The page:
But Olivo struggled to hit too. He struck out nine times in his last 13 at-bats while failing to collect a hit. When Ellis was activated from the disabled list May 14, Olivo was optioned back to Albuquerque. Tuesday marked Olivo’s fourth start since returning to the minors.
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Daily Distractions: On close calls on the basepaths, has Yasiel Puig run out of luck?

Yasiel Puig

Yasiel Puig has been thrown out on the bases seven times this season. (Getty Images)

The Dodgers have seen 15 runners thrown out on the basepaths this season. That’s two fewer than the Colorado Rockies and St. Louis Cardinals in a statistical category that no team wants to lead.

Yasiel Puig is single-handedly responsible for seven of those misfortunes, tied with Pittsburgh’s Starling Marte for the MLB lead. Puig was doubled off first base in the first game of Thursday’s doubleheader in Minnesota. Umpire Tim Welke had a good look at the play from his vantage point at second base. Welke had an even better look at this play in the night game (from Yahoo.com):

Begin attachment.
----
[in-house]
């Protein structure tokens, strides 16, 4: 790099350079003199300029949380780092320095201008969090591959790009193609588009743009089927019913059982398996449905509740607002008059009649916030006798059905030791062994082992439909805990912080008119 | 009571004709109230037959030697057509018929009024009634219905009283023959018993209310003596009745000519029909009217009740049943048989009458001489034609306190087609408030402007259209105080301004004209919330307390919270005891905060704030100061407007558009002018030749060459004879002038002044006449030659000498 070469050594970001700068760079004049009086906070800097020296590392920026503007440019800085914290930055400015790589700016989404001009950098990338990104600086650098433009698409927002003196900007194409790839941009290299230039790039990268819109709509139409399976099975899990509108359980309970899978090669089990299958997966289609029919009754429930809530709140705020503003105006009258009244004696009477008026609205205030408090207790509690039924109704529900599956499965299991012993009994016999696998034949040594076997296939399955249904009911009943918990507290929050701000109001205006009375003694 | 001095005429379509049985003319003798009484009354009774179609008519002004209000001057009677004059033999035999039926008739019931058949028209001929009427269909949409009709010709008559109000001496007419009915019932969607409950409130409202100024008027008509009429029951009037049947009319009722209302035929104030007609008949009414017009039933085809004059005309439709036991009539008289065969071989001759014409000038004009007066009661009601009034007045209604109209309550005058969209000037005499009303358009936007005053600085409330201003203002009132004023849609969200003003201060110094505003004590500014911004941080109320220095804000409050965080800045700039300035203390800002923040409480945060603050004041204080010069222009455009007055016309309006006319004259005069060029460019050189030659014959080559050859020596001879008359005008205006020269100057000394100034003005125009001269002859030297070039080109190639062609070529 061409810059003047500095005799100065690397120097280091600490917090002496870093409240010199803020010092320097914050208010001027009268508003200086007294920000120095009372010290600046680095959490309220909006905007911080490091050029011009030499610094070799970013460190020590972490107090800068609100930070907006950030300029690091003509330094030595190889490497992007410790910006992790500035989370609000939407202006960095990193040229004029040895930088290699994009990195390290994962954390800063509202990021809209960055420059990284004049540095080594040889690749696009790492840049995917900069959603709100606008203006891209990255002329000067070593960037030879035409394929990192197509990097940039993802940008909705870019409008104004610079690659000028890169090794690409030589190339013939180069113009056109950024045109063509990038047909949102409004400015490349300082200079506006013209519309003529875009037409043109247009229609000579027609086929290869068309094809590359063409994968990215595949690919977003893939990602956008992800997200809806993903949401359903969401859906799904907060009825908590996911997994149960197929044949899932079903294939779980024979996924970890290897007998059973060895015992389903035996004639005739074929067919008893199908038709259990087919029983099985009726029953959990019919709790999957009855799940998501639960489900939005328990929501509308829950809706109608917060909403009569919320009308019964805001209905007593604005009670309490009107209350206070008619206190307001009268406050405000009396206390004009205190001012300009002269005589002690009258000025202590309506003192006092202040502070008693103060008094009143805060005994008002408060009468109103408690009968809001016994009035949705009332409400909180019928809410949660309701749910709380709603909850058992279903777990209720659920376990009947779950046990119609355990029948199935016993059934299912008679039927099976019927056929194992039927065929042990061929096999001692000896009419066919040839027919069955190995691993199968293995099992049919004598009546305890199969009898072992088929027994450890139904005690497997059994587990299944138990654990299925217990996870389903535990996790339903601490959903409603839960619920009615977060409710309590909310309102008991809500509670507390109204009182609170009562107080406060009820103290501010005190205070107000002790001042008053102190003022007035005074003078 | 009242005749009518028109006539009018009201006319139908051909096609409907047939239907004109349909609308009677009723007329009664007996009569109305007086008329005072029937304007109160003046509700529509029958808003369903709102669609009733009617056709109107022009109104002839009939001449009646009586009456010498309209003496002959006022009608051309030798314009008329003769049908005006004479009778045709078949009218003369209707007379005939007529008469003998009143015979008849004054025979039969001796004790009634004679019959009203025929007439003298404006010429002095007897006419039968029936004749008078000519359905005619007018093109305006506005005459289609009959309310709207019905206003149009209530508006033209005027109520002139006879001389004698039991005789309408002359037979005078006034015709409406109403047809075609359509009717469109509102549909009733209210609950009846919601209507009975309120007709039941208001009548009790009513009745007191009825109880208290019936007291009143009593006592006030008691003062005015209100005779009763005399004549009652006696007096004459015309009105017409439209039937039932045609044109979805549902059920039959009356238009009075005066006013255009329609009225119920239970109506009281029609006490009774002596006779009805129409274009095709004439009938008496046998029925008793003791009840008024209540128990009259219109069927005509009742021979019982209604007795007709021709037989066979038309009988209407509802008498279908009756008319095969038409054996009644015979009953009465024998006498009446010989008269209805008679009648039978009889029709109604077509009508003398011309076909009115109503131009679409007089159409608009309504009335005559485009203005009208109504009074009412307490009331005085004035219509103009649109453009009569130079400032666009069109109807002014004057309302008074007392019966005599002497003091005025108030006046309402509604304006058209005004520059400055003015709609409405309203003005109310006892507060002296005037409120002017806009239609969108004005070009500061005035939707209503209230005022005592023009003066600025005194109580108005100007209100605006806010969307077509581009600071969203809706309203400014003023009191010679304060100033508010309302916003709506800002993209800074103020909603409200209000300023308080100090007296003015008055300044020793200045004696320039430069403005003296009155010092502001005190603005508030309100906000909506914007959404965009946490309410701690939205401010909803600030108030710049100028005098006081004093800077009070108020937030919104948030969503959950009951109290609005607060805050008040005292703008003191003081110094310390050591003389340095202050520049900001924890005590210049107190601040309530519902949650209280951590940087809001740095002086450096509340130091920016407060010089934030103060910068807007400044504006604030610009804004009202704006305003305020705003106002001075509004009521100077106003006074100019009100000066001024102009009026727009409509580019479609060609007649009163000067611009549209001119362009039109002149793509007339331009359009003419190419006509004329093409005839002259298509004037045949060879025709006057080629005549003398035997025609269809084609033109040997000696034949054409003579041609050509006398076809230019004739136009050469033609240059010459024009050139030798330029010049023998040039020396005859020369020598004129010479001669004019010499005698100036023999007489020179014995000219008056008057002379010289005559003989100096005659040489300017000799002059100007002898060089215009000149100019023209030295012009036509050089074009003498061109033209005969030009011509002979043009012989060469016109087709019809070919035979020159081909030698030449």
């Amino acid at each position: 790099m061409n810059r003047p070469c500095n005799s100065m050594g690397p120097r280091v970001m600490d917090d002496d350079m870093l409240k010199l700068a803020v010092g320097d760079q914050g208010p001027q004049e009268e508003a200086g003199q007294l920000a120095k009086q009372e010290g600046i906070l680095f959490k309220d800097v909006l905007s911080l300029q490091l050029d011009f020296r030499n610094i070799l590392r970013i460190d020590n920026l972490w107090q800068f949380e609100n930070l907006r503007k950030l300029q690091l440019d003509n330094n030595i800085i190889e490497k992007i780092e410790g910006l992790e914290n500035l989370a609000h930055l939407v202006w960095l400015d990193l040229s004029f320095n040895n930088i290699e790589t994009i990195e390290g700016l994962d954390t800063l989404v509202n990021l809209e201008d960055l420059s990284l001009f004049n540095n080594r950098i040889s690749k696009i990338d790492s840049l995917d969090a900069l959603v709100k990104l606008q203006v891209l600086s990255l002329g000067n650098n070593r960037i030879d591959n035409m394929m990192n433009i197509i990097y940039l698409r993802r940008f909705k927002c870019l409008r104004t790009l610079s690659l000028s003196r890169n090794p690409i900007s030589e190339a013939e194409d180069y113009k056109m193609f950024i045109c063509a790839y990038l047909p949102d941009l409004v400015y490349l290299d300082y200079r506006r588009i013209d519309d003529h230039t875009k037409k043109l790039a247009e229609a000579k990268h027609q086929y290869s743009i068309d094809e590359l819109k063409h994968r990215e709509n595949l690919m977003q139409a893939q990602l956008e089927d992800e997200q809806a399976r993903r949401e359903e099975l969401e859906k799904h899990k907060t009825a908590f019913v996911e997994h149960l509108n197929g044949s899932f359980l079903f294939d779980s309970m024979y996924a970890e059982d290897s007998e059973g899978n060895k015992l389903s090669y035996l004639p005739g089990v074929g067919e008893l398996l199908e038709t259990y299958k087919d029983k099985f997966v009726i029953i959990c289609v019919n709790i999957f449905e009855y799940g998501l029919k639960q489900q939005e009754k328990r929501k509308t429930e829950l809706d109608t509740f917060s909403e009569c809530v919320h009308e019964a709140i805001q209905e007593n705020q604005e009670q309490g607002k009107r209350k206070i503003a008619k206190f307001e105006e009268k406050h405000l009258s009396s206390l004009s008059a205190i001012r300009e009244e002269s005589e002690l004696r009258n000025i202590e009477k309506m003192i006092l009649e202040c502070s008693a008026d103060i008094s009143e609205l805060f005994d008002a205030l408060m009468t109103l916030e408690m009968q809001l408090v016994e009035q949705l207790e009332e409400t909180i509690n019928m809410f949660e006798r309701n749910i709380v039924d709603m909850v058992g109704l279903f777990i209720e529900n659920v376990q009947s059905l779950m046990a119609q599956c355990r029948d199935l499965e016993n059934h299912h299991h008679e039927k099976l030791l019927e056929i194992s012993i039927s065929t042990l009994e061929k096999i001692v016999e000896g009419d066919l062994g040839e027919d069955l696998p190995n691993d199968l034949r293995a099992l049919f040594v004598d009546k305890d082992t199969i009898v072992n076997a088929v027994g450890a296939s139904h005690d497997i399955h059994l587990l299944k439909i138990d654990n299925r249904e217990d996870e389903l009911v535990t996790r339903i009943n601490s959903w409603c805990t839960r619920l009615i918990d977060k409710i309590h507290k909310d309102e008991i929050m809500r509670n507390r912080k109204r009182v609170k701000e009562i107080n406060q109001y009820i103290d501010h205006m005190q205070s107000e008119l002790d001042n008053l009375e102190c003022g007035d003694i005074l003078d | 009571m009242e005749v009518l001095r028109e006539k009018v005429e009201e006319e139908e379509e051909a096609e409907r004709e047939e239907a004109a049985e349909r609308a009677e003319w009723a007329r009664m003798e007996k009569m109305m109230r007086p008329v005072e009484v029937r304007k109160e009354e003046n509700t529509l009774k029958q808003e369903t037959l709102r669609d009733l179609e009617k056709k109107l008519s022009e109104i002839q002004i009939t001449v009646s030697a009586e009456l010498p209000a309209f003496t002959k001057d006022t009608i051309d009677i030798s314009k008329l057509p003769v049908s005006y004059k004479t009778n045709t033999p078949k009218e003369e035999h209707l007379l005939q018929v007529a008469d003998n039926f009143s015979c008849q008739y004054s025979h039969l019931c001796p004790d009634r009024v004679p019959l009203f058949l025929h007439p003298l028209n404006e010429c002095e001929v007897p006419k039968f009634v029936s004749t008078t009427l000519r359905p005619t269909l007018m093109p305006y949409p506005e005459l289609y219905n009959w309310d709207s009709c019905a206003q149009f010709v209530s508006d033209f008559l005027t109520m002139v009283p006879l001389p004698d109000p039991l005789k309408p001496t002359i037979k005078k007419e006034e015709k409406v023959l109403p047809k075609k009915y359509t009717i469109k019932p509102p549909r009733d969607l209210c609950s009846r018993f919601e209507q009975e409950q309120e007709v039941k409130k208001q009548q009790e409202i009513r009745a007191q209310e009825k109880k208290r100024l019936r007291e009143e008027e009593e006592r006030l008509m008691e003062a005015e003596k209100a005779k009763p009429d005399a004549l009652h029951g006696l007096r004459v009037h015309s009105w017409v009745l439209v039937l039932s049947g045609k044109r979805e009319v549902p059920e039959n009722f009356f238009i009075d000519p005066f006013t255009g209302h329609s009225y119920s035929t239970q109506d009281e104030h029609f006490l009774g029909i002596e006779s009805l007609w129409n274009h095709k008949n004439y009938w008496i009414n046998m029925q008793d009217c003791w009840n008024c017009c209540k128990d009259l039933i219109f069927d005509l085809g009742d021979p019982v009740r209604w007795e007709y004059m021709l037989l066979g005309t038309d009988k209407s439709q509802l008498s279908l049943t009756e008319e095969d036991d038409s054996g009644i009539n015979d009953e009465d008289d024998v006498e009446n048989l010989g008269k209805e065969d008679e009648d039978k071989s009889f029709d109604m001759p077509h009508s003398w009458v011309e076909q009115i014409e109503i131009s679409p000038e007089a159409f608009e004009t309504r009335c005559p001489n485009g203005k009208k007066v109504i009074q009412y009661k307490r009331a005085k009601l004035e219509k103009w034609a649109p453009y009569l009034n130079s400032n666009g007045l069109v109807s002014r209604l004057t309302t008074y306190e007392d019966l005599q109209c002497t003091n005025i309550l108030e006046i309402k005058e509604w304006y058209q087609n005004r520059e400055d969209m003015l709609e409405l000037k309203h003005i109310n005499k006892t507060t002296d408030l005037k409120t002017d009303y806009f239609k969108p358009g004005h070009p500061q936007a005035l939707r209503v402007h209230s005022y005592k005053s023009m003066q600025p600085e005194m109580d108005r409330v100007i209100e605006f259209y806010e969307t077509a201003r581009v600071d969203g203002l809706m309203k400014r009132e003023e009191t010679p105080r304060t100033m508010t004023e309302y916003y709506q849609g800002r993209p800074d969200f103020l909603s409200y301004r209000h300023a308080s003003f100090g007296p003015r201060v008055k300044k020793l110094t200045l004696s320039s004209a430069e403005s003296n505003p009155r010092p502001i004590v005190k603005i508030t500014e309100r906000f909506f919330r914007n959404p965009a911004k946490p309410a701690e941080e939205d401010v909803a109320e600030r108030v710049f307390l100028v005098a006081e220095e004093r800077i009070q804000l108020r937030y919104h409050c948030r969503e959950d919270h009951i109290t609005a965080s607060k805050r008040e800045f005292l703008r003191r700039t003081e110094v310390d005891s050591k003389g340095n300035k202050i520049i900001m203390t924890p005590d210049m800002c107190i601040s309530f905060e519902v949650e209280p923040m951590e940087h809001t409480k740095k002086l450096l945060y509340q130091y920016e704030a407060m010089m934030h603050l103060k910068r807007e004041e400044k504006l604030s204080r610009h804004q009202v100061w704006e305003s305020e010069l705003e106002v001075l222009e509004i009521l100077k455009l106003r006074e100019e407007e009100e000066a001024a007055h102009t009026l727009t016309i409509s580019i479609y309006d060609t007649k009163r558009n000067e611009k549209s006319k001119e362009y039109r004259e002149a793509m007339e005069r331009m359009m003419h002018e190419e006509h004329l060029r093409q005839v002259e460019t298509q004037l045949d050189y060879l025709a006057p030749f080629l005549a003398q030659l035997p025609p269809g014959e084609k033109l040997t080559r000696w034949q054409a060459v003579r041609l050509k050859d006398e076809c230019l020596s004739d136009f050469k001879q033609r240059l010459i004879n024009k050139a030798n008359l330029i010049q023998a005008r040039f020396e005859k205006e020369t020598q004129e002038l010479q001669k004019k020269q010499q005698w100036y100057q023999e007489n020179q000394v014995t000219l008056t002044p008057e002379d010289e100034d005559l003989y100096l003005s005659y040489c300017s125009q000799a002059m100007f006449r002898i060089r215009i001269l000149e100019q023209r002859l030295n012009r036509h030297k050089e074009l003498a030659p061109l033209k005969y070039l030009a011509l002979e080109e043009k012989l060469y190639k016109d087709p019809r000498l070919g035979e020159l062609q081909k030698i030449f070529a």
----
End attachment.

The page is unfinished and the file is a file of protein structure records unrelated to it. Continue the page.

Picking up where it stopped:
With one out, Puig beat out a chopper up the middle that second baseman Brian Dozier threw in the dirt to first base. Chris Colabello couldn’t pick it and the ball hopped past him, with catcher Yosmil Pinto backing up the play. After he ran through the bag, Puig sharply turned his head to the right to check for the ball’s location. It was evident from Puig’s body language that Puig wanted to take an extra base, but when he saw Pinto with the ball, he applied the brakes. If Puig’s left shoulder began to dip toward second, the rest of his body actually leaned right. He never left the baseline, never crossed the foul line. He stopped, turned around clockwise (that’s away from second base), and started walking back to the bag like an innocent man who just had hit an infield single.